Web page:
Use this URL to cite or link to this record in EThOS:
Title: Donor specific hyporesponsiveness in renal transplant recipients
Author: Alfonzo, Annette
Awarding Body: University of Edinburgh
Current Institution: University of Edinburgh
Date of Award: 2005
Availability of Full Text:
Access from EThOS:
Full text unavailable from EThOS. Please try the link below.
Access from Institution:
A phenomenon called donor-specific hyporesponsiveness (DSH) has been described in some renal allograft recipients, in which there is progressive loss of responsiveness to donor tissues and this has been shown to be associated with a favourable long-term outcome. Despite its potential clinical importance, the mechanisms of DSH are unknown and there are no laboratory tests that accurately predict its development in individual patients which might allow the reduction of immunosuppressive therapy. Here I test the hypothesis that renal allograft recipients with DSH can be identified by analysis of the mixed lymphocyte reactivity in-vitro and that this state will be accompanied by the production of inhibitory cytokines such as IL-10 and TGF-β. The study comprised 78 patients from a single centre, 60 of whom were studied retrospectively and 18 prospectively over a one-year period. DSH was detected by donor specific mixed lymphocyte reactions and cytokine production was analysed by ELISA and PCR. Overall, DSH was found in 61% of cadaveric and 57% of livingrelated recipients in the retrospective cohort and in 36% of cadaveric and 25% of living-related recipients at one year post-transplant in the prospective cohort. DSH was associated with a lower incidence of late acute rejection in cadaveric and livingrelated recipients in both arms of the study. Chronic rejection was found in some patients, even in the presence of DSH, indicating that DSH is not exclusive to patients with a good allograft outcome. DSH correlated with a good graft outcome in long-term cadaveric recipients and was associated with low donor-specific IL-2 and high IL-4 production. Similarly, good graft outcome and DSH was associated with a trend towards low donor-specific IL-2 and high IL-4 production within the first year post-transplant. However, in long-term living-related recipients, DSH did not correlate with graft outcome and was associated only with low IL-2 production. A sub-group of cadaveric recipients with a de-novo solid organ malignancy shared many similar clinical and immunological features with their counterparts who did not have malignancy. This included good graft outcome, low acute rejection rate and a high incidence of DSH. Patients with malignancy produced low levels of IL-2, but also produced high levels of IL-10. However, there was no evidence of immune regulation mediated by IL-10 or TGF-β in any part of the study. My results suggest that it may be possible to select patients for tailoring of immunosuppression on the basis of detection of DSH, together with the production of a favourable cytokine profile at one year post-transplant. Potential candidates include cadaveric recipients with stable graft function who show DSH and produce four-fold higher levels of donor-specific IL-4 than IL-2, as well as HLA-ID living-related recipients with stable graft function who produce low levels of donor-specific IL-2.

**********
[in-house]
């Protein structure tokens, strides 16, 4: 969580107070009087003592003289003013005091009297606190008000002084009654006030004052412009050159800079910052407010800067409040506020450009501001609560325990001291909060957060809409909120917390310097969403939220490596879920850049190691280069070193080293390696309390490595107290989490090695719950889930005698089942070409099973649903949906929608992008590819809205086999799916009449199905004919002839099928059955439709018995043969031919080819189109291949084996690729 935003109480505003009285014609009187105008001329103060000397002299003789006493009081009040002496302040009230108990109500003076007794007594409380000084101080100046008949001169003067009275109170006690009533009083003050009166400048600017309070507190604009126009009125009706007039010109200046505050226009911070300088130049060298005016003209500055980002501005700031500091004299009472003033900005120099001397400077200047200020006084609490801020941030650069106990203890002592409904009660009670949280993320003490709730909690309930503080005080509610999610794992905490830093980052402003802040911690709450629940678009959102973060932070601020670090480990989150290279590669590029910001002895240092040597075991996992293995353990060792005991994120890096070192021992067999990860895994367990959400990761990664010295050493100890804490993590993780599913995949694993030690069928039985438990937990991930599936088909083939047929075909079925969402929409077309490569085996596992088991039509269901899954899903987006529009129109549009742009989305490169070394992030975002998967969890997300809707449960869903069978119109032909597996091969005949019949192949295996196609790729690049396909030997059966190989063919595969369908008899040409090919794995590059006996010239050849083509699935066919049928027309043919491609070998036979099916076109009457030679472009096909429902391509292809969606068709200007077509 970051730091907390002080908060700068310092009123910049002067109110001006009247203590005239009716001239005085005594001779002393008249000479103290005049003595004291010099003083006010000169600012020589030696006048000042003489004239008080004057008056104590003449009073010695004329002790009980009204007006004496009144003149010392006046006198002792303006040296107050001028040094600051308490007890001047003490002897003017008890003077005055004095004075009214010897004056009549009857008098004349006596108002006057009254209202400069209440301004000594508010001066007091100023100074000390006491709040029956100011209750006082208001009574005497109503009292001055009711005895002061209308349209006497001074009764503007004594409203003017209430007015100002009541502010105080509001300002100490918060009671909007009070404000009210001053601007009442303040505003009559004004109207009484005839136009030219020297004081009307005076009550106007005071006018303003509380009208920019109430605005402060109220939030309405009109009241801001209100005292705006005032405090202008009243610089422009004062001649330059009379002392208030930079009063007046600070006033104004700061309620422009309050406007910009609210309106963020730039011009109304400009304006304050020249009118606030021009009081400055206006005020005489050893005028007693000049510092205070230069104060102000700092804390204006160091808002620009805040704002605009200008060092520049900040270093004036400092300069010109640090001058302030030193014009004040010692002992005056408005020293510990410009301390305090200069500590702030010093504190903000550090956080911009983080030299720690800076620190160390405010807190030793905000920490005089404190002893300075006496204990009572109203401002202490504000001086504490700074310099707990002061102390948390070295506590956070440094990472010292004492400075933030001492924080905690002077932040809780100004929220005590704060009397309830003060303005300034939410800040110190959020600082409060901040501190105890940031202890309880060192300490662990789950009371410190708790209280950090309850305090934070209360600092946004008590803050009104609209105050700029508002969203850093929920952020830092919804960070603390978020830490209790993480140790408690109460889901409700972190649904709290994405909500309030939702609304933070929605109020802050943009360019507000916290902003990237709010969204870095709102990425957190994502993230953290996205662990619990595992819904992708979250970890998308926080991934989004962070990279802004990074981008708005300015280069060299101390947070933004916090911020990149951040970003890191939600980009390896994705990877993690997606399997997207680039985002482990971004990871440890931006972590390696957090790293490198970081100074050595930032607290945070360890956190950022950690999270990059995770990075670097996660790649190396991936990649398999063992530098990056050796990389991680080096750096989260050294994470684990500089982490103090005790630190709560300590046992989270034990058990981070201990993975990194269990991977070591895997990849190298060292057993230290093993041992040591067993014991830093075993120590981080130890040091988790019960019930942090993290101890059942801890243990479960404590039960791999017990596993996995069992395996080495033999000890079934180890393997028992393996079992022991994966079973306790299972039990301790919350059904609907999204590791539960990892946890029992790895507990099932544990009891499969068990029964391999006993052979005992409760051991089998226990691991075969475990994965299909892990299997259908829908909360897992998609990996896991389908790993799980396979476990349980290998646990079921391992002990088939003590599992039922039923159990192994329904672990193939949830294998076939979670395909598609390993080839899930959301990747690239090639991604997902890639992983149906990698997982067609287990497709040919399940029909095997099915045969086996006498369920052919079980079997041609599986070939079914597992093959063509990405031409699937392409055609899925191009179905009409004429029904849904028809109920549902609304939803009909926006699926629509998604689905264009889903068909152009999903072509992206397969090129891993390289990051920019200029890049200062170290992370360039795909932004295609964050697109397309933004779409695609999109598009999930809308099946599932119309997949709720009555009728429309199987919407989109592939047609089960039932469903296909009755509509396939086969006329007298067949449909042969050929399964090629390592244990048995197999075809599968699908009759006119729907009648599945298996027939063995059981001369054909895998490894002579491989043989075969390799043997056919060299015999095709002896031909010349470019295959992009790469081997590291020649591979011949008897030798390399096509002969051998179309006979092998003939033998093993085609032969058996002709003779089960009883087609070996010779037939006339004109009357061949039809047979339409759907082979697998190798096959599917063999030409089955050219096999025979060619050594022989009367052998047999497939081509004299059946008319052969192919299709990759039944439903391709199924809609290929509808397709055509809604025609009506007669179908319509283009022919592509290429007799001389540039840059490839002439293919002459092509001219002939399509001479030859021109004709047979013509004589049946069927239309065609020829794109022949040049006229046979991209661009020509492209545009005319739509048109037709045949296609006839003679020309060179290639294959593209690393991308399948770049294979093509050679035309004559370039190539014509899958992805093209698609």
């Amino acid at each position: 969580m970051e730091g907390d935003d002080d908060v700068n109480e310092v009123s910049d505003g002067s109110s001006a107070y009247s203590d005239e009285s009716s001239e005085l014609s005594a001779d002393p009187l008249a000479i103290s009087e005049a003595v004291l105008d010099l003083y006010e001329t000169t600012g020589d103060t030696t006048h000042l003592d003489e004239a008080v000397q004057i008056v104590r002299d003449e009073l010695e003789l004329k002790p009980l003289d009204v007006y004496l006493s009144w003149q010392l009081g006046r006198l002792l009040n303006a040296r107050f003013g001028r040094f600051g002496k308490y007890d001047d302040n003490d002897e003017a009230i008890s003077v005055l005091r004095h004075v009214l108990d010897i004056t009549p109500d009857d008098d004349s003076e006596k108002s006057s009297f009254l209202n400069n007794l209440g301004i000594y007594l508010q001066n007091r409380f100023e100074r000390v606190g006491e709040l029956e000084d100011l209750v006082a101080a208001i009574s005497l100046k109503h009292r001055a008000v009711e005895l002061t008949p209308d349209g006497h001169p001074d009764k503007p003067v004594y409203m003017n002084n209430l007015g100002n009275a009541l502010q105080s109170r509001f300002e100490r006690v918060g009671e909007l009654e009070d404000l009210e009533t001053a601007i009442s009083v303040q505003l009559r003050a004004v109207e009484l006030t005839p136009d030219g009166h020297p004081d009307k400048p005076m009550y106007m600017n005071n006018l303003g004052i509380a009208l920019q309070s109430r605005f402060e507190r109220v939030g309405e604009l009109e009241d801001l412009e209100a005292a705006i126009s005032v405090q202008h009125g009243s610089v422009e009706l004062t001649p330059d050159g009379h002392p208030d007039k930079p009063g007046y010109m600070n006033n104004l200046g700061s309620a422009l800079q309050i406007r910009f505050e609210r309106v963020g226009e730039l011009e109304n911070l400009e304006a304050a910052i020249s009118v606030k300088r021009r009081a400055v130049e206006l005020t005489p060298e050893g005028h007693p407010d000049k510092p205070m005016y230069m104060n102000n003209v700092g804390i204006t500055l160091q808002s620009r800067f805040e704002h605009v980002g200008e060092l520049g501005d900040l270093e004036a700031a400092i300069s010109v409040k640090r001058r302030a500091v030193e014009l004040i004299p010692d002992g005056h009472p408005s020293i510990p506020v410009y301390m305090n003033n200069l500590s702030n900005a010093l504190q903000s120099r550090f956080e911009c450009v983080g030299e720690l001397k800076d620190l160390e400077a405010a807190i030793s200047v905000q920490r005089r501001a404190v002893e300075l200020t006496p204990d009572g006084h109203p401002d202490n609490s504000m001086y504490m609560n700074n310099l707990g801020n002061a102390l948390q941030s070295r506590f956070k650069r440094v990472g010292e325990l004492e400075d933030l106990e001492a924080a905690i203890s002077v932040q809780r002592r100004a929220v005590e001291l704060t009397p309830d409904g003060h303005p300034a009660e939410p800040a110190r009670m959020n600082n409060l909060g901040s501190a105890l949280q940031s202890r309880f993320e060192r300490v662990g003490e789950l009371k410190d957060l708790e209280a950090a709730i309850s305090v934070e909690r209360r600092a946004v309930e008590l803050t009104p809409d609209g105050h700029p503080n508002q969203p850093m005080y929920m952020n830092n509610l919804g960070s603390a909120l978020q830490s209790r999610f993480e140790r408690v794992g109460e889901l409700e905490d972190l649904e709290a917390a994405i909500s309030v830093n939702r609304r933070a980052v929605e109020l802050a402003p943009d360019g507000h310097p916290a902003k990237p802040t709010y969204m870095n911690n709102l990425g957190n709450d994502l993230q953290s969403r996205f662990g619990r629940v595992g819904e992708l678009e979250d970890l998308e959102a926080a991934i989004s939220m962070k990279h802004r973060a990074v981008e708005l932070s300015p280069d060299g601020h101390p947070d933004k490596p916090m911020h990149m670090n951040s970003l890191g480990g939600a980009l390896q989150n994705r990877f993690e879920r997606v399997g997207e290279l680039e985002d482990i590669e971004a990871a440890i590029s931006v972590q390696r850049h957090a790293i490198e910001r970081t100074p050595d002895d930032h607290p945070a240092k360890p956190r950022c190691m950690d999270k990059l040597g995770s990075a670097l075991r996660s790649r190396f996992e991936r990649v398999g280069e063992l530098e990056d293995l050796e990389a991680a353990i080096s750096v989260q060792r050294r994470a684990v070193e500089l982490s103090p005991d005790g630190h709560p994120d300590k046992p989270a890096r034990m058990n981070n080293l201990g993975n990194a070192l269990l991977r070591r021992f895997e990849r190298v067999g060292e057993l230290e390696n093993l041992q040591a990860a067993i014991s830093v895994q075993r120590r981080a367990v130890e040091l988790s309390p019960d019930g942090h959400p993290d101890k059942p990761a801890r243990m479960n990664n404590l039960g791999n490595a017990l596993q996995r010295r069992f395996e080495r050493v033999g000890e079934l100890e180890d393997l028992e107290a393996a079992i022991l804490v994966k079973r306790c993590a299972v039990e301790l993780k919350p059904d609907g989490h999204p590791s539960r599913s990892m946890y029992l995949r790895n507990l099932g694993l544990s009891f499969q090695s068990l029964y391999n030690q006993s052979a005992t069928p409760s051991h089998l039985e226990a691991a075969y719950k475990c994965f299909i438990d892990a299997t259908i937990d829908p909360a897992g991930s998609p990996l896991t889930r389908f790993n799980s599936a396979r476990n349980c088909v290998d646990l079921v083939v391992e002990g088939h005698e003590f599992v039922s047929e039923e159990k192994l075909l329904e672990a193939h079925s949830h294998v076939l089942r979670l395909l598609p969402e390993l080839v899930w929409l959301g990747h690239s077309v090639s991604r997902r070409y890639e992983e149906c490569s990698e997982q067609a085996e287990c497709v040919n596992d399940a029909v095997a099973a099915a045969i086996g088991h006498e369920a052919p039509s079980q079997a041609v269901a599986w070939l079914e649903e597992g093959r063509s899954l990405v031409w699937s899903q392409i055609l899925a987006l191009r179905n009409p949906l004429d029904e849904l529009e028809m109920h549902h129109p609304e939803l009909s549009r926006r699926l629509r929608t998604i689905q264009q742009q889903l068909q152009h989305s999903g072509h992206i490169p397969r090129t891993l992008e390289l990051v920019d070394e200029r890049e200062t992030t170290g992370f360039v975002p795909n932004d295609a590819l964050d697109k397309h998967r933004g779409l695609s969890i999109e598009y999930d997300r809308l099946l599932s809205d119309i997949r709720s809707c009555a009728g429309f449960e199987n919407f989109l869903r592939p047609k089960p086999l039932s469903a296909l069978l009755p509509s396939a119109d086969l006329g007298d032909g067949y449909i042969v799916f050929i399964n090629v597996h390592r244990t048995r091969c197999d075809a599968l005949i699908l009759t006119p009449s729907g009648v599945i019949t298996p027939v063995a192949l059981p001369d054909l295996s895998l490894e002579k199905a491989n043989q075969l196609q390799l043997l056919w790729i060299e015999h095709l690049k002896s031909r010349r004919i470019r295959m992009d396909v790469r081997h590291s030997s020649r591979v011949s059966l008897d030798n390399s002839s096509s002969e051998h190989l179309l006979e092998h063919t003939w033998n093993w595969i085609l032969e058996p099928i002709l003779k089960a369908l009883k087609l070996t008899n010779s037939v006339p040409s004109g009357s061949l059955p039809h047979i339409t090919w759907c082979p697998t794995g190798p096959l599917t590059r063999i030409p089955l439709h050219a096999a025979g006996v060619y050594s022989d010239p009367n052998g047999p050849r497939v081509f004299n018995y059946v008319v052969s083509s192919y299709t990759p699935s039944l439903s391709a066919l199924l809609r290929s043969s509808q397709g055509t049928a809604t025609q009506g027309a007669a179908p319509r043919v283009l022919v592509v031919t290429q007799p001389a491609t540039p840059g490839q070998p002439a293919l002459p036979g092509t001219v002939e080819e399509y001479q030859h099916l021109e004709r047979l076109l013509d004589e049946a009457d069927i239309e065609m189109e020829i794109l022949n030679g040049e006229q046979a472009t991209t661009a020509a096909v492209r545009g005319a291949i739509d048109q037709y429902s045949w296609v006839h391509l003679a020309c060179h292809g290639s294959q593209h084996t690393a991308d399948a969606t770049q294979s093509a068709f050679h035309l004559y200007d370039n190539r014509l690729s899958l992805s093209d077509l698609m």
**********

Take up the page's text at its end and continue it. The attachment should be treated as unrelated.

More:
Supervisor: Not available Sponsor: Not available
Qualification Name: Thesis (M.D.) Qualification Level: Doctoral
EThOS ID:  DOI: Not available